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Arena Pharmaceuticals' Belviq Sales Are Better Than They Appear (But They're Still Not Great)

By Brian Orelli, PhD - Aug 12, 2015 at 10:40AM

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Declining quarter-over-quarter sales look bad, but investors needn't freak out.

Arena Pharmaceuticals (ARNA) announced its second-quarter earnings after the bell last Wednesday and proceeded to fall the next four trading days, resulting in a 16% drop.

The company reported $4.3 million in net product sales of its only marketed drug, Belviq, a 35% decline from the first quarter when the company booked $6.6 million in net sales. While the quarter-over-quarter decline looks horrible, it's not nearly as bad as it appears.

Here's how the sales break out between the two quarters:

Source

First Quarter 2015 (in millions)

Second Quarter 2015 (in millions)

U.S. Sales

$4

$3.8

South Korea sales

$2.2

$0.4

Vouchers in U.S.

$0.2

$0.1

Total

$6.6

$4.3

Source: company conference calls

As you can see, the biggest drop came from South Korea sales, but Arena's partner Ildong launched Belviq in South Korea in the first quarter, so the $2.2 million includes stocking; a drop in revenue from South Korea in the second quarter is to be expected. Ildong estimated there were "approximately 12,770" one-month prescriptions in just over five weeks in the first quarter, compared to "more than 29,000" in the full second quarter. If you do the rough math -- and it has to be rough given the qualifiers on the numbers -- it looks like prescriptions probably didn't grow all that much in the second quarter, but they certainly didn't fall as much as Arena's revenue from that source would suggest.

Sales in the U.S. dropped a little, but that appears to be due to changes in wholesaler inventory. Arena receives its proportion of sales when Arena's U.S. partner, Eisai, ships Belviq to the wholesaler. Belviq prescriptions in the U.S. were up 8.6% year over year. If Eisai was discounting Belviq more in the second quarter than in the first quarter, that would explain why prescriptions and sales went in opposite directions, but gross to net discounts actually decreased from 58% in the first quarter to 53% in the second quarter.

The revenue from vouchers going down is a plus and a minus. Arena doesn't collect as much from Eisai for the free product it gives away through vouchers. But, in theory, those vouchers for free product should turn into paying customers down the line. Since the first quarter includes people starting New Year's resolutions, it shouldn't be too surprising that voucher redemptions might slip in the second quarter.

It's still not paying the bills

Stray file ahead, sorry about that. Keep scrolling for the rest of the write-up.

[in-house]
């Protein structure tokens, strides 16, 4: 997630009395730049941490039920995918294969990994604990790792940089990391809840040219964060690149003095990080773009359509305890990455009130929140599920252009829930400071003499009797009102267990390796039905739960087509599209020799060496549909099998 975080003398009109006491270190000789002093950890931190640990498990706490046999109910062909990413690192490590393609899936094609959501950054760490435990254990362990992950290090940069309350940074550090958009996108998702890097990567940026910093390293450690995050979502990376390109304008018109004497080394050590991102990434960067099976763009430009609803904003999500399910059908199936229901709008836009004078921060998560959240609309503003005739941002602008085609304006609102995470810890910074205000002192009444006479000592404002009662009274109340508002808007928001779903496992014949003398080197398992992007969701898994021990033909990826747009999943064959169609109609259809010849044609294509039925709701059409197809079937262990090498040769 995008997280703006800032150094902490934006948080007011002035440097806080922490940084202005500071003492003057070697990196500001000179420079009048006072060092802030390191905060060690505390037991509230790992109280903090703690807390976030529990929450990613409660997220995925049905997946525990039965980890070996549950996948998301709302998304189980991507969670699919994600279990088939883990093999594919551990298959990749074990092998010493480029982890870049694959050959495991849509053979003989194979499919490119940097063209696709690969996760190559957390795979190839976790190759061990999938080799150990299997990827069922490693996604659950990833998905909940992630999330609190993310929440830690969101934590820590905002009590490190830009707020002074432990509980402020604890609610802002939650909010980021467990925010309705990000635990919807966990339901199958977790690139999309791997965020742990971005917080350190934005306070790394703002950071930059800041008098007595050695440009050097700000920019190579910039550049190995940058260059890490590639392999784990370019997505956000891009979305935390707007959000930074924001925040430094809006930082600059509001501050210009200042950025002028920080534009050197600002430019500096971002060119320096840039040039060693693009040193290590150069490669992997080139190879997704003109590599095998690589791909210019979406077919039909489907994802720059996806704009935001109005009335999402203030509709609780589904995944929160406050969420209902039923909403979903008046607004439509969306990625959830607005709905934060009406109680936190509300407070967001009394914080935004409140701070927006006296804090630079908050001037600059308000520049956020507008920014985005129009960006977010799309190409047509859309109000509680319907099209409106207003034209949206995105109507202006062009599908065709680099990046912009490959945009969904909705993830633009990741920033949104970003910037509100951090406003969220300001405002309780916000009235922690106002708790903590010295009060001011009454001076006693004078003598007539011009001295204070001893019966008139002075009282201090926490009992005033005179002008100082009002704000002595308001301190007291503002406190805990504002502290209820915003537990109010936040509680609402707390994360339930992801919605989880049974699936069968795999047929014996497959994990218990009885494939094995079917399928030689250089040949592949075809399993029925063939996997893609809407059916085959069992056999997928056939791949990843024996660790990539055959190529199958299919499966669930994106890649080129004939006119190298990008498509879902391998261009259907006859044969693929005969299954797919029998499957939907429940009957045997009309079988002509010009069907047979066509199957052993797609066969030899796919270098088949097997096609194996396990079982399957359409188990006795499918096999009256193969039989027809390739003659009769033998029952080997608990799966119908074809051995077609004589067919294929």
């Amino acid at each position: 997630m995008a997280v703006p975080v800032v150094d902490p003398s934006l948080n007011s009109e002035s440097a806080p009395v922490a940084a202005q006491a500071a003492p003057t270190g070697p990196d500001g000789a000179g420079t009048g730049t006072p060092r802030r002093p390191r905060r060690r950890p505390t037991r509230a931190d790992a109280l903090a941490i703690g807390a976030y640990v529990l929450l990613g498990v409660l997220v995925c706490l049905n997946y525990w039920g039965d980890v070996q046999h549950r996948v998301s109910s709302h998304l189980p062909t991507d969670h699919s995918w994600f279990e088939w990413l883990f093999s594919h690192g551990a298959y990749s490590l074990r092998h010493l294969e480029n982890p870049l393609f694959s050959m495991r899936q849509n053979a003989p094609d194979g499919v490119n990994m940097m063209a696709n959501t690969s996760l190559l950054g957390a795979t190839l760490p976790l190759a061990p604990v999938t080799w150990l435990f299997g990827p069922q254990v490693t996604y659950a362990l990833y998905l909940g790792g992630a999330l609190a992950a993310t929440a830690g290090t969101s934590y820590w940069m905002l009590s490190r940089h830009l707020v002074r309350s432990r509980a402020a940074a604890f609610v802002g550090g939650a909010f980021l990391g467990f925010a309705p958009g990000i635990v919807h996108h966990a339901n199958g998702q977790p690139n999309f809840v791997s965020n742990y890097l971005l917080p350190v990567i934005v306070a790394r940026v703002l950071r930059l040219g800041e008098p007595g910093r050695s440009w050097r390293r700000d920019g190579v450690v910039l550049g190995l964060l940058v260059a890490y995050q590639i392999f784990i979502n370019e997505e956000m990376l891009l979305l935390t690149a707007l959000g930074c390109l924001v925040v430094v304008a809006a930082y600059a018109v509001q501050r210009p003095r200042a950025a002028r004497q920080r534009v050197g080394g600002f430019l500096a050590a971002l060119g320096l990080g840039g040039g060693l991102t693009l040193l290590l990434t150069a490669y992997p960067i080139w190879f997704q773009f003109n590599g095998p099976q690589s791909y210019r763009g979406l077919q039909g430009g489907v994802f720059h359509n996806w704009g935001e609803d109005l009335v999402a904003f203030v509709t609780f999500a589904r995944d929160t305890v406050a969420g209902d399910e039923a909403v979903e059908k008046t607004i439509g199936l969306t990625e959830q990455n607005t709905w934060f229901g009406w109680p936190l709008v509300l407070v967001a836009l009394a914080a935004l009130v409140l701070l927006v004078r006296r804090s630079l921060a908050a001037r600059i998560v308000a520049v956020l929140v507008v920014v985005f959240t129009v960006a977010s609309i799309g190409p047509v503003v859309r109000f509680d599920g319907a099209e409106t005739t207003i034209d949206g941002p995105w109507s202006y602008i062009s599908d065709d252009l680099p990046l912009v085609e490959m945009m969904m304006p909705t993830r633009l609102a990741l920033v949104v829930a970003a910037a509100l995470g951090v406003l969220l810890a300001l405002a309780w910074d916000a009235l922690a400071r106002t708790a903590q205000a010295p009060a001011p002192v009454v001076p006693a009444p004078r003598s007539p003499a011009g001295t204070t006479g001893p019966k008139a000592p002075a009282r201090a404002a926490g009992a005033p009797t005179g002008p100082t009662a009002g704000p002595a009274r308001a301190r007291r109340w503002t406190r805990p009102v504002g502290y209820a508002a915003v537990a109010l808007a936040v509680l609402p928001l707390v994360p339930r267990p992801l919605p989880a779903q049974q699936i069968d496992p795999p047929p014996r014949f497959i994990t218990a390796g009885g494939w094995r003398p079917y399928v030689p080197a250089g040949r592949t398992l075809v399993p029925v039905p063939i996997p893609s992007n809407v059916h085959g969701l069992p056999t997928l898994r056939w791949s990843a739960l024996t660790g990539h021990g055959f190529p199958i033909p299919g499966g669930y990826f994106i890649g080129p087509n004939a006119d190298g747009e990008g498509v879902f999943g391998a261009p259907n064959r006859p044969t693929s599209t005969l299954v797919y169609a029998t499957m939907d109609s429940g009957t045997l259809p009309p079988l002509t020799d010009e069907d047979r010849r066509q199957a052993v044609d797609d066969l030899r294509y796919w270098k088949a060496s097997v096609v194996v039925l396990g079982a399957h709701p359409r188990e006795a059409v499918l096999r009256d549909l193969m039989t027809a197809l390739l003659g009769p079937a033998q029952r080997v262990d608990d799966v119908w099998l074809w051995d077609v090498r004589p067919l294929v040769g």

Whether it's $4.3 million or $6.6 million, Arena needs more revenue from its partners to cover the bills: General and administrative expenses were $8.8 million in the second quarter and then there was $24.2 million in research and development expenses, which is only going to increase as Arena pushes its pipeline of drugs further into the clinic.

The most immediate boost could come from a once-daily version, dubbed Belviq XR, the application for which should be submitted to the FDA by the end of the year. Orexigen's Contrave is titrated up to two tablets in the morning and at night, so being able to advertise an easier dosing regimen could certainly help.

There's also potential to sell Belviq in the EU. Regulators across the pond told Arena that more work would need to be done before Belviq could be approved in the EU, so the company withdrew its application in 2013. Arena and Eisai are working with regulators on resubmitting the application with plans for a meeting later this year. There's also potential to get Belviq approved in Mexico, Brazil, Taiwan, and Israel, but obviously the EU is a much larger opportunity.

Arena and Eisai have investigated using Belviq as a treatment to help people stop smoking, but haven't decided whether to continue with phase 3 trials after reporting lackluster phase 2 data. The duo is currently doing more market research to determine if it's worth proceeding.

The biggest opportunity could come from combining Belviq with phentermine, the part of the fen-phen combination that stayed on the market. Belviq targets the same receptor as fenfluramine -- the fen in fen-phen -- but doesn't have the same off-target effects that caused the heart valve problems with fenfluramine.

Combining Belviq with phentermine should result in more weight loss than either individually, but Arena and Eisai are still working with the FDA to determine the requirements to gain FDA approval for the combination. Arena has stated that if the FDA requires a large clinical program the size of the trials required to get Belviq approved, the companies likely won't pursue the combination treatment.

Brian Orelli and The Motley Fool have no position in any of the stocks mentioned. Try any of our Foolish newsletter services free for 30 days. We Fools may not all hold the same opinions, but we all believe that considering a diverse range of insights makes us better investors. The Motley Fool has a disclosure policy.

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